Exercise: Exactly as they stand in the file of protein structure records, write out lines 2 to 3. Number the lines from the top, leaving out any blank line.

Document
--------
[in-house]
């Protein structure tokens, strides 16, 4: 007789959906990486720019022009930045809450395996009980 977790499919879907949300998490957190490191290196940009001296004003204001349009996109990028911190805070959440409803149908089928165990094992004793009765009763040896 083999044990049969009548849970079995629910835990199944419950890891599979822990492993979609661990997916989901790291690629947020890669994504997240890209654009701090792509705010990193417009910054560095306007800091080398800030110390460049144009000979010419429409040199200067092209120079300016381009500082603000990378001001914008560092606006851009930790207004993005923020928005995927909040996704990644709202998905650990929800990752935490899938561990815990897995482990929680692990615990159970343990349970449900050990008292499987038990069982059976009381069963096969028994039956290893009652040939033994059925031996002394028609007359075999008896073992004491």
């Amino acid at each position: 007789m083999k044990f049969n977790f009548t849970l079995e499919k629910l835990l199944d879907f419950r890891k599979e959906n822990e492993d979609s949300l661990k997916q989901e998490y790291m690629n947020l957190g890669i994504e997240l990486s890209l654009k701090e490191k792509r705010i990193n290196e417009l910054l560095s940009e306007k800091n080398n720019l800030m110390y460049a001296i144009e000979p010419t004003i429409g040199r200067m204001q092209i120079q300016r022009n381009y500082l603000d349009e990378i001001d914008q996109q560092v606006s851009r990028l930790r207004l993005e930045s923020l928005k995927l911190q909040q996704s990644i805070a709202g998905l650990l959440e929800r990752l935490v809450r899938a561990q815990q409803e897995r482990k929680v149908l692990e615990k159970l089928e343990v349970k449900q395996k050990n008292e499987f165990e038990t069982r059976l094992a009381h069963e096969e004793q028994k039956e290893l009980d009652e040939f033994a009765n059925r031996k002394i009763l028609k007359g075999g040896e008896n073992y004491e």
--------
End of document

């Protein structure tokens, strides 16, 4: 007789959906990486720019022009930045809450395996009980 977790499919879907949300998490957190490191290196940009001296004003204001349009996109990028911190805070959440409803149908089928165990094992004793009765009763040896 083999044990049969009548849970079995629910835990199944419950890891599979822990492993979609661990997916989901790291690629947020890669994504997240890209654009701090792509705010990193417009910054560095306007800091080398800030110390460049144009000979010419429409040199200067092209120079300016381009500082603000990378001001914008560092606006851009930790207004993005923020928005995927909040996704990644709202998905650990929800990752935490899938561990815990897995482990929680692990615990159970343990349970449900050990008292499987038990069982059976009381069963096969028994039956290893009652040939033994059925031996002394028609007359075999008896073992004491």
């Amino acid at each position: 007789m083999k044990f049969n977790f009548t849970l079995e499919k629910l835990l199944d879907f419950r890891k599979e959906n822990e492993d979609s949300l661990k997916q989901e998490y790291m690629n947020l957190g890669i994504e997240l990486s890209l654009k701090e490191k792509r705010i990193n290196e417009l910054l560095s940009e306007k800091n080398n720019l800030m110390y460049a001296i144009e000979p010419t004003i429409g040199r200067m204001q092209i120079q300016r022009n381009y500082l603000d349009e990378i001001d914008q996109q560092v606006s851009r990028l930790r207004l993005e930045s923020l928005k995927l911190q909040q996704s990644i805070a709202g998905l650990l959440e929800r990752l935490v809450r899938a561990q815990q409803e897995r482990k929680v149908l692990e615990k159970l089928e343990v349970k449900q395996k050990n008292e499987f165990e038990t069982r059976l094992a009381h069963e096969e004793q028994k039956e290893l009980d009652e040939f033994a009765n059925r031996k002394i009763l028609k007359g075999g040896e008896n073992y004491e």